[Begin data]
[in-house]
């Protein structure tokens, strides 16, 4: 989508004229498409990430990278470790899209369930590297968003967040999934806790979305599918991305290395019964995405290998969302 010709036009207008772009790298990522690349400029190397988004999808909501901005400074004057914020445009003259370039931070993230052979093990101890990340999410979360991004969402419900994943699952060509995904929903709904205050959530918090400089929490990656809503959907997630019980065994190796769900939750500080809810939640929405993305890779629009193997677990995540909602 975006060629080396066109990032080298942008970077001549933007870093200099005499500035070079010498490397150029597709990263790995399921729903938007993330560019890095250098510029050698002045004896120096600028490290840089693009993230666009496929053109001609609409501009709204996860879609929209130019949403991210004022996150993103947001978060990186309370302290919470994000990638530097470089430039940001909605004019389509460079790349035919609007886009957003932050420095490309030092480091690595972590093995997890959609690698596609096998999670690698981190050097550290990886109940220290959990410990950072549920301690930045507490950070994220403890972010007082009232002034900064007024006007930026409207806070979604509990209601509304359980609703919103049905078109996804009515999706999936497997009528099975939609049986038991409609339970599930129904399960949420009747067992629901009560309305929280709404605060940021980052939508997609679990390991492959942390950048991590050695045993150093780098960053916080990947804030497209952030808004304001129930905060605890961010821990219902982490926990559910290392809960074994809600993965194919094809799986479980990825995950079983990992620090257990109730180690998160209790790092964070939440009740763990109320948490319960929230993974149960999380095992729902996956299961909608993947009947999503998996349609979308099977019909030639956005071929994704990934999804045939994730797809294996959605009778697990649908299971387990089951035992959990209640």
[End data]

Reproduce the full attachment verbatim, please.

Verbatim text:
[in-house]
């Protein structure tokens, strides 16, 4: 989508004229498409990430990278470790899209369930590297968003967040999934806790979305599918991305290395019964995405290998969302 010709036009207008772009790298990522690349400029190397988004999808909501901005400074004057914020445009003259370039931070993230052979093990101890990340999410979360991004969402419900994943699952060509995904929903709904205050959530918090400089929490990656809503959907997630019980065994190796769900939750500080809810939640929405993305890779629009193997677990995540909602 975006060629080396066109990032080298942008970077001549933007870093200099005499500035070079010498490397150029597709990263790995399921729903938007993330560019890095250098510029050698002045004896120096600028490290840089693009993230666009496929053109001609609409501009709204996860879609929209130019949403991210004022996150993103947001978060990186309370302290919470994000990638530097470089430039940001909605004019389509460079790349035919609007886009957003932050420095490309030092480091690595972590093995997890959609690698596609096998999670690698981190050097550290990886109940220290959990410990950072549920301690930045507490950070994220403890972010007082009232002034900064007024006007930026409207806070979604509990209601509304359980609703919103049905078109996804009515999706999936497997009528099975939609049986038991409609339970599930129904399960949420009747067992629901009560309305929280709404605060940021980052939508997609679990390991492959942390950048991590050695045993150093780098960053916080990947804030497209952030808004304001129930905060605890961010821990219902982490926990559910290392809960074994809600993965194919094809799986479980990825995950079983990992620090257990109730180690998160209790790092964070939440009740763990109320948490319960929230993974149960999380095992729902996956299961909608993947009947999503998996349609979308099977019909030639956005071929994704990934999804045939994730797809294996959605009778697990649908299971387990089951035992959990209640």